When a whistleblower decides to confront their abusers, the people closest to them doubt them. People for the most part believe the outer mask. It is hard to think of the nice mom or dad you know to be an abusive narcissist. It can also be a fun grandmother or sweet granddad you thought you knew. The word abuse is excessive to them. People equate abuse with scars, bruises, and physical marks. Emotional abuse is not shown on our physical appearance, it is an internal battle. It is reflected in rumors, underhanded comments, put downs, walking on eggshells, minimizing feelings, gossip, hatred speech. Growing up subjected to this treatment for decades can make you feel helpless.
Many times, abuse is not shared equally between all the family members. Abusers pick one person to be the scapegoat. A scapegoat is a person who endures the abuse. The scapegoat is quiet, reserved, private, introverted, creative, and a peace maker. Abusers see a “weaker” person who they can manipulate and control for their benefit. At some point, the scapegoat will try to voice their ill treatment but the abusers have it covered. The abusers enlist the help of their flying monkeys. Flying monkeys are trained by the abuser to bring back the scapegoat into the trenches. They use statements like, “we are family”, “we love you regardless”, “that’s how our parent is”, “but she/he loves you”, “stop being selfish”, “just call her/him”, “remember where you came from”, ect…. Flying monkeys can also be abusive by proxy. For example, they can accuse you of breaking up the family, call you disrespectful names, give you the silent treatment, give you attitude because they are upset over the problem that has nothing to do with them, use tactics like gaslighting, smear campaigns, and make up lies about your well being.
By breaking up the family members abusers have a range of people to tap into for their benefit. They make sure they always have reliable relationships where they can use for money, places to stay, emotional support from their dramatic and exhausting problems. When one family member pulls away, they deploy their flying monkeys immediately. If the flying monkeys fail, then they plan their smear campaign. This is a tactic to make the person feel guilty and defensive. They know it’s not true but they do it so the person calls them. Even if the reaction is negative they win because you are giving into their narcissistic supply. Narcissists need a supply like they need oxygen. They thrive under any type of reaction (negative or positive). Abusers get off on you talking about them because they feel relevant.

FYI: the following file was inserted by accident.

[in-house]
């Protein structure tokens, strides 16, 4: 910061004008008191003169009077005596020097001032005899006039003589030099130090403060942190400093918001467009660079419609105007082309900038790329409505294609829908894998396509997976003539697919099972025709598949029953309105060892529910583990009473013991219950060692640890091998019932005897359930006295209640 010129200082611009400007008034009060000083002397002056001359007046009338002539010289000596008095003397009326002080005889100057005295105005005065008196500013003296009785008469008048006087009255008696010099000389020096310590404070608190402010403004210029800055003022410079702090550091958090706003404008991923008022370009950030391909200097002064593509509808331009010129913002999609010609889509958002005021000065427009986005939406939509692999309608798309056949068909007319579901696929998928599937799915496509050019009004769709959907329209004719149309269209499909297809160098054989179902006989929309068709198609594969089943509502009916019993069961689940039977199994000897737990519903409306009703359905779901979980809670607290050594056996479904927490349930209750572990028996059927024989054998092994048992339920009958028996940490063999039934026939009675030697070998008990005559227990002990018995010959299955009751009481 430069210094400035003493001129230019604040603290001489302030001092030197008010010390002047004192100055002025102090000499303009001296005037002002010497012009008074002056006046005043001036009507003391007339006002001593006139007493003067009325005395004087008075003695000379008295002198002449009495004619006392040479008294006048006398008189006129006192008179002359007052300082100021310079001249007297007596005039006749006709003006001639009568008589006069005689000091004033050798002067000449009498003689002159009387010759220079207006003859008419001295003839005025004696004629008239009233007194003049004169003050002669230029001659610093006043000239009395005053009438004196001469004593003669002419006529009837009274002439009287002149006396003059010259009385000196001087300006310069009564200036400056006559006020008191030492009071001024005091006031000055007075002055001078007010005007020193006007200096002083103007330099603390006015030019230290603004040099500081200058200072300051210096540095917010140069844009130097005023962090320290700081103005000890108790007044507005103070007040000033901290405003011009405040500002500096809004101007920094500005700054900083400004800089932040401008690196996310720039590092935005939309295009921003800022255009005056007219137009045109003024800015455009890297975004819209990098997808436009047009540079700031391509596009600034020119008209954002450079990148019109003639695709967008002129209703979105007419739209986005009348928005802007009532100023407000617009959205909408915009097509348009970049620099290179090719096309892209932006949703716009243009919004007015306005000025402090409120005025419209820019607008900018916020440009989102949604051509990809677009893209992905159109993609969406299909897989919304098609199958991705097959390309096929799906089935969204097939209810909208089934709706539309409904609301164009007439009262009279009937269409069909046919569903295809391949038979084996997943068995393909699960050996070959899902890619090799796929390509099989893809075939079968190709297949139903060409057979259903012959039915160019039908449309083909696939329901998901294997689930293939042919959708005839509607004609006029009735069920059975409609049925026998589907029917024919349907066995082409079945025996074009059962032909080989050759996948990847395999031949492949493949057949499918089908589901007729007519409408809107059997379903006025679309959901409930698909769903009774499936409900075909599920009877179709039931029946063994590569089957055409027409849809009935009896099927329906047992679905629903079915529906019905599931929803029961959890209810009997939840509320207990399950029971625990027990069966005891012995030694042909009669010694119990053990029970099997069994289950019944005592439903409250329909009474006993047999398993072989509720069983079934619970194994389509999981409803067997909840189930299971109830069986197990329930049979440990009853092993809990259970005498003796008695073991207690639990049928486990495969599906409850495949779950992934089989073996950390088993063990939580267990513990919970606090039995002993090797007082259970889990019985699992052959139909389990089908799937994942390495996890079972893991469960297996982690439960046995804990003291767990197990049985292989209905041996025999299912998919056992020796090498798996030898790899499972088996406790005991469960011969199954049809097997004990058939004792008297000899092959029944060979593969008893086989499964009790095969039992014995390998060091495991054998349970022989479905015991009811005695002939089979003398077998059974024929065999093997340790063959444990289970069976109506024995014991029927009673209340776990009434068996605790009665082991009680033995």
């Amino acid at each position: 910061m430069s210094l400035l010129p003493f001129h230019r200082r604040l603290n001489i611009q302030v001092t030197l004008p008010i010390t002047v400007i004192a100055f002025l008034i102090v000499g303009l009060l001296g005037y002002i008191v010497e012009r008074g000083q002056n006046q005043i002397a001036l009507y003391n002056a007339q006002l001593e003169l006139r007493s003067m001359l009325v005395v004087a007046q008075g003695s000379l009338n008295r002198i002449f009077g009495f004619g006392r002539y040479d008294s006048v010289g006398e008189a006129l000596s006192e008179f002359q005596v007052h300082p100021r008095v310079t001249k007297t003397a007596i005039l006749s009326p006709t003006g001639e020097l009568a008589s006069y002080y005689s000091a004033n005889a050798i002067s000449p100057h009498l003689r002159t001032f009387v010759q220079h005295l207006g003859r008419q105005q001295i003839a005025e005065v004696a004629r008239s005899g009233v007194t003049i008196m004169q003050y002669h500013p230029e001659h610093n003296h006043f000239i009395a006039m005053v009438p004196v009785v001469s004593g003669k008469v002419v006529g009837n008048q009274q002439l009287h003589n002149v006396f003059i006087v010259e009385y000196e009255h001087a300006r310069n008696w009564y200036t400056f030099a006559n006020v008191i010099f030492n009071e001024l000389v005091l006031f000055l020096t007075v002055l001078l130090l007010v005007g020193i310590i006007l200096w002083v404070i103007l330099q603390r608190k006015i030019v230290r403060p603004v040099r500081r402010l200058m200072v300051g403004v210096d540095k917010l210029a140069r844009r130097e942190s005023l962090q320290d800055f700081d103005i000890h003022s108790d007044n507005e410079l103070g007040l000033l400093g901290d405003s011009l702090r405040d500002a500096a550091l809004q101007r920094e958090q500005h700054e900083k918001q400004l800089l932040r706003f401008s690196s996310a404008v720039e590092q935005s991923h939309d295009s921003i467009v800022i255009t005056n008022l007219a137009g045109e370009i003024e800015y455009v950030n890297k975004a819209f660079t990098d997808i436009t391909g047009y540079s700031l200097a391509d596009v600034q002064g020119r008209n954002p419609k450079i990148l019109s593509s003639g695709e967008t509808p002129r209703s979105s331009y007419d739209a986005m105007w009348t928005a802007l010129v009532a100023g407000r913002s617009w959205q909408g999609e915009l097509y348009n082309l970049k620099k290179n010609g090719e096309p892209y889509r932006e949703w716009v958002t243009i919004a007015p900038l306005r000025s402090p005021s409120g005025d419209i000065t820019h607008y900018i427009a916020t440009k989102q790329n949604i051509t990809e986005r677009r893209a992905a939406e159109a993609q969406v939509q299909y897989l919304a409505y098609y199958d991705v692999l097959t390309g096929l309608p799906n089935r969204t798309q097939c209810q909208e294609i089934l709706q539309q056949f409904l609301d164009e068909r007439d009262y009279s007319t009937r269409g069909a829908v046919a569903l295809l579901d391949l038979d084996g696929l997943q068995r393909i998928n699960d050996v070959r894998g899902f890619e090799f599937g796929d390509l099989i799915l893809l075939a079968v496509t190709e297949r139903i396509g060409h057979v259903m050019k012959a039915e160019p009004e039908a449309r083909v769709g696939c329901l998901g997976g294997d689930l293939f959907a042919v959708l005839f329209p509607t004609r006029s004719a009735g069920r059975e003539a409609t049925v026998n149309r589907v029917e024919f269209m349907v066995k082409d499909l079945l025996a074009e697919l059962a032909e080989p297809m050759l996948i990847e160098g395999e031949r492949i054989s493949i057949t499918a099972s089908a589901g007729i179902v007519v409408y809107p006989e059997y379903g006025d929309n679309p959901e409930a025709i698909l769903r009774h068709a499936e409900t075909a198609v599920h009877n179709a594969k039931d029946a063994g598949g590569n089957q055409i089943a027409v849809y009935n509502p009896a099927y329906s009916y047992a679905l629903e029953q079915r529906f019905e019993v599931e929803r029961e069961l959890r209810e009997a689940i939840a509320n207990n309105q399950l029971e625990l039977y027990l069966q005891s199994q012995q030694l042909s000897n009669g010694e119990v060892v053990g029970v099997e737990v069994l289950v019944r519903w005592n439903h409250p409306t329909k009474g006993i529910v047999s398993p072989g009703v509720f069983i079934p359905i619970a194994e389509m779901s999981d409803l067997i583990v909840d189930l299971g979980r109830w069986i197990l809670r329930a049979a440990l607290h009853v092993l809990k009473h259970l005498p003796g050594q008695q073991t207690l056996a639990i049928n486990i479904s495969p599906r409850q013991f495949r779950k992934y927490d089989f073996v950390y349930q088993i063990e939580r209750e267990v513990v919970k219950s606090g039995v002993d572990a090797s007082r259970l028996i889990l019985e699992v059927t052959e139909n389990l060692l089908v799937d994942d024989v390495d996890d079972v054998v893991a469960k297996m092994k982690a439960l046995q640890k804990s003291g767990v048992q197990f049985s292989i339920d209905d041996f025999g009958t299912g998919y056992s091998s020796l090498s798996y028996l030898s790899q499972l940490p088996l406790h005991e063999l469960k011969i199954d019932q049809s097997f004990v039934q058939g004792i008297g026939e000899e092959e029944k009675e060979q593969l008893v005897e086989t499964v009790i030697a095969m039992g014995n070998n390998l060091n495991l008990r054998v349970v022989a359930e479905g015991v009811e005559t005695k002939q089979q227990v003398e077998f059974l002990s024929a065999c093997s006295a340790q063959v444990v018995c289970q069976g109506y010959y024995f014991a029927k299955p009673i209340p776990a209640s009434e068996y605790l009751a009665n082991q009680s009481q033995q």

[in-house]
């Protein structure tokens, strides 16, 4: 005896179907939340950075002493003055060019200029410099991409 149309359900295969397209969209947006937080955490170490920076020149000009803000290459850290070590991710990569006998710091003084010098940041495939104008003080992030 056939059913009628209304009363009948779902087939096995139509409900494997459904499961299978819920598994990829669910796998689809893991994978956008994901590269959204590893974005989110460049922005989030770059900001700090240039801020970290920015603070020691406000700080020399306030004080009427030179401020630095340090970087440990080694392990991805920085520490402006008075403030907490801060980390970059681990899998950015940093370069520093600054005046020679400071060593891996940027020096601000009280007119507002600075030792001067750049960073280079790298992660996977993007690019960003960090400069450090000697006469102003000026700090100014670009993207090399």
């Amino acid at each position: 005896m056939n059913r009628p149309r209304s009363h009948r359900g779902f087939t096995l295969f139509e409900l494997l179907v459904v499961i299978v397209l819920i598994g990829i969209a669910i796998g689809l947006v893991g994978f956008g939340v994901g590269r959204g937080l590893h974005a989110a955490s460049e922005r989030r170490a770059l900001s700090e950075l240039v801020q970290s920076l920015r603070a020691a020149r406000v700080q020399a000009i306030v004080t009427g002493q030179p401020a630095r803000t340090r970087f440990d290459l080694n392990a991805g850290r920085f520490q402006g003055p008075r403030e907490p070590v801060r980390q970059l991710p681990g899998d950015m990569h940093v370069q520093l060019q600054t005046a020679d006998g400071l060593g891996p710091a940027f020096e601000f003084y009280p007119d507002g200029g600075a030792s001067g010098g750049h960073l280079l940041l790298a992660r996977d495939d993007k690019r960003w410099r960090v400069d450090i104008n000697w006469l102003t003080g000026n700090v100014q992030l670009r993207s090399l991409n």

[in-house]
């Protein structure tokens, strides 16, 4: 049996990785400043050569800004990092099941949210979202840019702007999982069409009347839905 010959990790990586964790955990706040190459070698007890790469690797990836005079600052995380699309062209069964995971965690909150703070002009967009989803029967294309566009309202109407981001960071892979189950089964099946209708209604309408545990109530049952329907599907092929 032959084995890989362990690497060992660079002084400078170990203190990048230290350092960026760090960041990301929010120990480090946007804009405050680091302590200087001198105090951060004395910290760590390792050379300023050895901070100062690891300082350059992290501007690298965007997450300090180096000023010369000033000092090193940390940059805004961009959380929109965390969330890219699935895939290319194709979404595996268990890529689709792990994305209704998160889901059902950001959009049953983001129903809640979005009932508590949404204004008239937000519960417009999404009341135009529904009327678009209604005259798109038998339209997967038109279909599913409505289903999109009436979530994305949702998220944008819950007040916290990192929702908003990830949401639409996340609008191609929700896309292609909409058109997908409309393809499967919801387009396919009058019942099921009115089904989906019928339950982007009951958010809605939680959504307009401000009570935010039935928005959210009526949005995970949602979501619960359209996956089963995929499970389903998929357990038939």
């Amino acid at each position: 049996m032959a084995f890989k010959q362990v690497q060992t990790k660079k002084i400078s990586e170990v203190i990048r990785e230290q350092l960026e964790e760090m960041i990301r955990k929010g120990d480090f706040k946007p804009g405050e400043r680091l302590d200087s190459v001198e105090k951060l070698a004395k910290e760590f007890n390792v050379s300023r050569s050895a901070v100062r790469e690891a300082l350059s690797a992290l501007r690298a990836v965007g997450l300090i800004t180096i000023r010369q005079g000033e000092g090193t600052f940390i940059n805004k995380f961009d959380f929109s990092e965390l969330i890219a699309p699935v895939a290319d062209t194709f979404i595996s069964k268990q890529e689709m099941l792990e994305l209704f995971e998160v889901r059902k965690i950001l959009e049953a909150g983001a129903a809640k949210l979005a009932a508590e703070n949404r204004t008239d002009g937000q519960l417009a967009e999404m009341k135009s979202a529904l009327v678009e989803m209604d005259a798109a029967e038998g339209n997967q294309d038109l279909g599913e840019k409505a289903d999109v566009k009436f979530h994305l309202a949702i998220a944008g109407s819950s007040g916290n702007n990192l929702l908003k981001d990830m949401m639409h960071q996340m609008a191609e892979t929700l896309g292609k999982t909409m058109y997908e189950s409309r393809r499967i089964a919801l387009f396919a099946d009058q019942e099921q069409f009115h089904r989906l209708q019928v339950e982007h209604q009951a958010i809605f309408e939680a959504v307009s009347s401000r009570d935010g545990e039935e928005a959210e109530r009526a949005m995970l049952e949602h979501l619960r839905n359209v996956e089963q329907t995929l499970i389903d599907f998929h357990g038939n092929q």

It is hard to reach out for help because narcissists are experts at their game. They show the outside world how wonderful they are. Everyone in their circle plays a certain position. Every misfortune that occurs is not their fault. Narcissists also use their flying monkeys to applaud their latest work. As soon as a disagreement occurs, they call, text, or email each other to get feedback on their latest drama. They further collaborate on how to keep the drama going and their next course of action. This is usually followed up by a slanderous message on social media.
Is this abuse? yes, it is. It is abuse to hurt people for your own personal benefit. It is abuse to yell obscenities when you are establishing healthy boundaries. It is abusive to gather other family members and turn them against you. It is abusive to use people when you need them but discard them when you are through. If you think the word abusive is too harsh, then you haven’t lived in that person’s shoes. The pain stings deep inside. The worst part is when “well meaning” family members try to get you to make up for the greater good of the family. These family members are not admitting the core issue which is that your feelings are valid. Your pain, truth, abuse, and endurance has caused havoc in your personal life. Just like in any other types of abuse stop victim shaming. It’s wrong to blame the victims because you want to rationalize what the abuser has done. You think you know someone but you really don’t. Especially if you haven’t been a part of their daily life.
Show your true intentions by actions and not by words. Do not tell a person who had been abused to “get over it” or “let it go”. To get over something means to acknowledge it first and foremost. Then to show actual remorse for putting that person through hardship. Then you can think about re building and letting go. That is incredibly difficult to do especially for a narcissist.